The Giver

The Giver (Enneagram 2)

The Giver wants to give and to avoid being selfish. What you give depends on your flow type.

Core motivation:

Primary fear:



To give something to the world
To be selfish

Certainty, Pessimism, Goodness, Confidence  (+-++)

Proactive & Subjective

Caregiver/Hero (The Goodie Goodie) & Caregiver/Soldier (Protector) & Caregiver/Innocent (Helping Hand) & Caregiver/Performer (Family Man)

power of persona, the enneagram

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The Caregiver (Enneagram 2)

This caring, hearty type carries a sense of certainty and stubbornness resemblant of one of the gut types. They also carry themselves with the satisfaction and pride of someone who feels that they are accomplished, strong, and capable people. This feeling is carried into a drive to want to help others. Because the two feels that they have it well and good, they feel it is their duty to help others reach the same position.

Now, the two can sometimes be blinded by this certain perception. They will often feel overly certain that they are doing the right thing, even when they’re not. They’re stubborn and ready to keep pushing in this direction, even when they’re starting to waver or realise that there are issues with their solutions.

General Description

Common traits: Helpful, kind, good-hearted, humane, gracious, and understanding.

The Enneagram two type has a heart for heroism and for positive, proactive action towards a higher value or calling. The enneagram two is attached to feeling like the hero, the good guy or gal in every story. It is important for them to be in the history books, or at least in their friends minds, as the person of the biggest heart and the most kindness. The Enneagram two type will therefore push themselves hard to be giving, considerate, and compassionate people. In this struggle, the Enneagram 2 will look from their personal perspective.

They will look at what they see or think other people need to be happy, and they will work hard to show a secure code of conduct and a solid sense of right and wrong. The Enneagram 2 type has an independent, personal idea of what is right and wrong. This idea comes from their own opinions and experiences and their own reasoning and intention. The Enneagram Two will assert what they believe is right, even if other people do not see themselves as needing it.

This includes giving and intervening in other peoples lives and trying to help people who do not think they need to be helped. In this, the Enneagram Two type sees themselves as having good intentions. The other person may not realise that they are struggling, or that they need help, but if you can do something to help them, they will be happy in the end. The outcome is what matters to the two, but the two struggles with being overly certain of themselves and thinking they know better than others.

Enneagram 2

Enneagram 2 Big 5

The need to be liked tends to make a person more conscientious, more agreeable, and more outgoing. The goal is to go out and to do things that are compassionate and moral and to take responsibility and control for how things are. The need to be liked tends to however lead to less openness as E2s perceive their own interests as frivolous and selfish.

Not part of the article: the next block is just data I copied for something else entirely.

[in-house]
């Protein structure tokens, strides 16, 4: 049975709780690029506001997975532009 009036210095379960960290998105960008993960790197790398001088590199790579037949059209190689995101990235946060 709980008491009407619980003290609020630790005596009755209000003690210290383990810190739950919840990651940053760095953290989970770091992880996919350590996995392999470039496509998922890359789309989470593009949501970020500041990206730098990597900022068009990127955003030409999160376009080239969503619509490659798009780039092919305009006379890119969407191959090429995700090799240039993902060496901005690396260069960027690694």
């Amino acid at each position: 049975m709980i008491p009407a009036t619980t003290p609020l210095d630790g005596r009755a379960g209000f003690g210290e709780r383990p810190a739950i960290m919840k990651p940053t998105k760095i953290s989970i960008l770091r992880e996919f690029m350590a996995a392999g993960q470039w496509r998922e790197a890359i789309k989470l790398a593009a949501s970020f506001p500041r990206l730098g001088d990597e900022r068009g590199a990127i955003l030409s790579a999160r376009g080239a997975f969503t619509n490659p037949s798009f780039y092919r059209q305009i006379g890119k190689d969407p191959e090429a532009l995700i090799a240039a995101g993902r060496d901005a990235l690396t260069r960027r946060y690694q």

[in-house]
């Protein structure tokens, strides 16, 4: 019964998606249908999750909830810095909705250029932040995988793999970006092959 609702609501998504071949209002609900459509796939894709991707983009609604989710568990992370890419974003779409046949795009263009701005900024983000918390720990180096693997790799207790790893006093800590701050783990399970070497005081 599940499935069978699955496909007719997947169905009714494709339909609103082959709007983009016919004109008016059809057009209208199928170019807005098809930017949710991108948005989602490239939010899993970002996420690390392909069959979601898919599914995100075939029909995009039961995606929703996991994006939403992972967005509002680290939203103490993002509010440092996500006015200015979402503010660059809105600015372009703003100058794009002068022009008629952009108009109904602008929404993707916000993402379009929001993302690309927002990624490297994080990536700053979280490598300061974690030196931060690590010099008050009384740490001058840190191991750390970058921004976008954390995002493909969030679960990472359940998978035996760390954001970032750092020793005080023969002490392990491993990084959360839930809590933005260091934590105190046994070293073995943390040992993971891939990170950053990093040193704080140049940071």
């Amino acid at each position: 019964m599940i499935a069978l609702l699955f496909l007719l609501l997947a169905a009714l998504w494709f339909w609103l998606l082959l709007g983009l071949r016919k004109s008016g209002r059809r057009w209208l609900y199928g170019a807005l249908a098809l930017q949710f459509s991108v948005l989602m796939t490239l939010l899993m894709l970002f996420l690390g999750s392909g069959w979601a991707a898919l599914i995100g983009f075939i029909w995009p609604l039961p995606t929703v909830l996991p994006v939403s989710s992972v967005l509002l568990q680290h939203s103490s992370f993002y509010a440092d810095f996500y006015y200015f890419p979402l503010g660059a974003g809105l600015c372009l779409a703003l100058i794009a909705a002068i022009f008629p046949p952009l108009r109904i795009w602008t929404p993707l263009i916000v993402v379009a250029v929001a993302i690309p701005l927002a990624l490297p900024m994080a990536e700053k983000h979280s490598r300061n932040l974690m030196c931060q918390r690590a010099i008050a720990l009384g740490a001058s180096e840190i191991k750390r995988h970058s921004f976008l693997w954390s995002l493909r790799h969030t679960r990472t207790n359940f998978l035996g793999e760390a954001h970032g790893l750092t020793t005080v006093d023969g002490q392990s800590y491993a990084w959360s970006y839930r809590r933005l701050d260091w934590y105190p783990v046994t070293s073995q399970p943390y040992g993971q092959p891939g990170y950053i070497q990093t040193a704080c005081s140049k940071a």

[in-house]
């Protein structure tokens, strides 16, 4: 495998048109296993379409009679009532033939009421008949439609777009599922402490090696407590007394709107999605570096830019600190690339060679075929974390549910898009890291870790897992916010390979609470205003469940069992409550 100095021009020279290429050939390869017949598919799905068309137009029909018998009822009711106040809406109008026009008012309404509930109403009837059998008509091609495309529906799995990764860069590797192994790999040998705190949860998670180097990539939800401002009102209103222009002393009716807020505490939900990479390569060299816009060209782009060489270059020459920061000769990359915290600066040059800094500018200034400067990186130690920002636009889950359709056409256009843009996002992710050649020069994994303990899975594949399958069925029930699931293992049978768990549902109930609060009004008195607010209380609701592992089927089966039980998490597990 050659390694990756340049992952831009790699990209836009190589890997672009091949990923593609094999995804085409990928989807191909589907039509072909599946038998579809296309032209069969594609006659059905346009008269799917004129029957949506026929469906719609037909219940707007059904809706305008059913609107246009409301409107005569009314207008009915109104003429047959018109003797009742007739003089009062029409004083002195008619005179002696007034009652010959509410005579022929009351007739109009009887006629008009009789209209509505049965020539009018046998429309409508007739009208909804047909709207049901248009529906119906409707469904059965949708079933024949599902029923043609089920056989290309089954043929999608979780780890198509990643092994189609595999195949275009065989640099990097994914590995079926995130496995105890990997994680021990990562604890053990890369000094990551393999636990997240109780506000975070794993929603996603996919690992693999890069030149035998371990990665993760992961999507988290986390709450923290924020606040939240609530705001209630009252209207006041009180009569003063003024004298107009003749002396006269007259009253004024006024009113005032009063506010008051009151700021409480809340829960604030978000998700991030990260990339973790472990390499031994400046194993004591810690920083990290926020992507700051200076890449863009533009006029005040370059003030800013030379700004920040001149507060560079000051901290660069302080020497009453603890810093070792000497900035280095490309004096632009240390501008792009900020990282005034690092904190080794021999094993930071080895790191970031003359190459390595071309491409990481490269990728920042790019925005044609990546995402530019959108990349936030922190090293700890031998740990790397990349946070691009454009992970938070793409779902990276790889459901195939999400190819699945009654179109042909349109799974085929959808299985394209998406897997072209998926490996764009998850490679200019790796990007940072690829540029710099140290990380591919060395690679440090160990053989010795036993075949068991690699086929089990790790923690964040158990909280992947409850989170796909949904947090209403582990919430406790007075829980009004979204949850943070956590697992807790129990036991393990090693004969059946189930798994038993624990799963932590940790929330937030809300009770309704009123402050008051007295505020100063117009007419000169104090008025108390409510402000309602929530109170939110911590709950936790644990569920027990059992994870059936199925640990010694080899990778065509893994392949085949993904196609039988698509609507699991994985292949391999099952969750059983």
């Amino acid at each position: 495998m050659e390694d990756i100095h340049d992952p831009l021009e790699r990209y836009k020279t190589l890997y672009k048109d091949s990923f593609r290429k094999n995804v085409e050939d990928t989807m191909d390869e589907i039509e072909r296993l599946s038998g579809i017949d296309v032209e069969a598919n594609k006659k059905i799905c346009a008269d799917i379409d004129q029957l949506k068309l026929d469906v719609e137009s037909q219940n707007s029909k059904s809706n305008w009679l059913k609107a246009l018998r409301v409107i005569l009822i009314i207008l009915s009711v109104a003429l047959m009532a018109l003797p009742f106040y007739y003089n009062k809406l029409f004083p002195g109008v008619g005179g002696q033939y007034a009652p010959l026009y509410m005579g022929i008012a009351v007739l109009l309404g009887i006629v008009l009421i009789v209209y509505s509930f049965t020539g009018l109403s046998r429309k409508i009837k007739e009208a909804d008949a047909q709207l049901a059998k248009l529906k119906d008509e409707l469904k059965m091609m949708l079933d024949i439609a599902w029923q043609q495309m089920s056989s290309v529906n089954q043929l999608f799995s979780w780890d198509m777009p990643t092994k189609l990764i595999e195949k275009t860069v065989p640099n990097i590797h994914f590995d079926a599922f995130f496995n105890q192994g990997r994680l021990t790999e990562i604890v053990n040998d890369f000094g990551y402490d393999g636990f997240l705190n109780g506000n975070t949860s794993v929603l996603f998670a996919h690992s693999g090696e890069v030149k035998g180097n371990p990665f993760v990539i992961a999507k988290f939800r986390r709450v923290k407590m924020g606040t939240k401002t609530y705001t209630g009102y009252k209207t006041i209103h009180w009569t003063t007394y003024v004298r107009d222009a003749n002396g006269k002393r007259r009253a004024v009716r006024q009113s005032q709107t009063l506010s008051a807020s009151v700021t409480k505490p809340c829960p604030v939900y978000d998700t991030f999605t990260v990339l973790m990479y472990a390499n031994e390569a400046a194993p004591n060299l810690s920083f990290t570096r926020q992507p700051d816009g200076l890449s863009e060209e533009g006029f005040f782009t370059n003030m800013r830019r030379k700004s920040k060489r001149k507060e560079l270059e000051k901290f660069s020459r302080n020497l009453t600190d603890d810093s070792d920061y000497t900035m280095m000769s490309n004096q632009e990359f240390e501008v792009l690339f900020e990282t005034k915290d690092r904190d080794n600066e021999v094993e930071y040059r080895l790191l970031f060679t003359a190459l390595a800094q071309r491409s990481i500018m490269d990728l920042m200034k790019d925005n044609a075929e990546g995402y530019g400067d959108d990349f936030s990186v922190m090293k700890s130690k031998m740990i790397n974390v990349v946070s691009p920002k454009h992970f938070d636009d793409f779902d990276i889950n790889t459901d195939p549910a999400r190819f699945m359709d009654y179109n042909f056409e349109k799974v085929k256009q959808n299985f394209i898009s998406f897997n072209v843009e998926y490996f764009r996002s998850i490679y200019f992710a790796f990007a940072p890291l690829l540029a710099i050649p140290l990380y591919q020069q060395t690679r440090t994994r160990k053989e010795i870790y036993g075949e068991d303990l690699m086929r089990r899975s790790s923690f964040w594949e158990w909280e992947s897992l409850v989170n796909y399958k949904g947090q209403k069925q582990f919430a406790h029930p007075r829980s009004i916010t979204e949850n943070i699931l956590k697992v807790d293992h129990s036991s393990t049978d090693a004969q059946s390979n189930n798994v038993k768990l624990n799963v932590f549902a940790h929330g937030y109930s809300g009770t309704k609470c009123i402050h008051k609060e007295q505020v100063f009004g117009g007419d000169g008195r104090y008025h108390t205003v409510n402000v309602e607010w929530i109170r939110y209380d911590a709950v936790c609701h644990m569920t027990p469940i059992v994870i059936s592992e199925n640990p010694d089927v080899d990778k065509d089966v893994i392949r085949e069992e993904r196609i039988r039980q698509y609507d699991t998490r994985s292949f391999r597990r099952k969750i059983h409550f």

Emotional stability

When Enneagram 2s struggle with neuroticism, they begin to believe that they are disliked or underappreciated by other people. This makes them feel that they are not doing enough to be approved by others and that they need to be nicer to people to “win them over.” They can here begin to pressure others by being overly accommodating, forcing their care on people who do not want it. More emotionally stable Enneagram 2s tend to be more patient with people and less demanding of appreciation. 


Survival: In early stages of development, twos are very focused on getting approval and care from their parents and close ones. They try from an early age to “win people over” by being very easy to like.
Tribal: Here, 2s start really revealing their caring nature as they begin to help their parents out early. Start doing services without being asked, try to get approval for helping out.
Rebellious: As 2s begin breaking out of the family and developing their own identity, they make sure this identity will be liked and appreciated by their family or teachers. Try to become someone people can be proud of. Can sometimes alienate peers and attract jealousy for outshining other people. 
Civilised: Start becoming focused on helping other people succeed, too. Realise they can’t win alone and become team-minded. Work hard to make sure everyone has what they need to succeed. 
Successful: Begin to show leadership and “shine through example.” Lead the way for the group and work hard to live up to people’s expectations and to deliver on promises, doing something good. Can still make other people feel run over as they assert what they think is best undemocratically. “What can I do to make the world better?”
Globalised: Start feeling true compassion, as they work to bring other people to their level: become teachers, guiding others to do kind deeds, show others how to give and how to help, make other people feel important. Install a sense of democracy in the group. “What do we want?”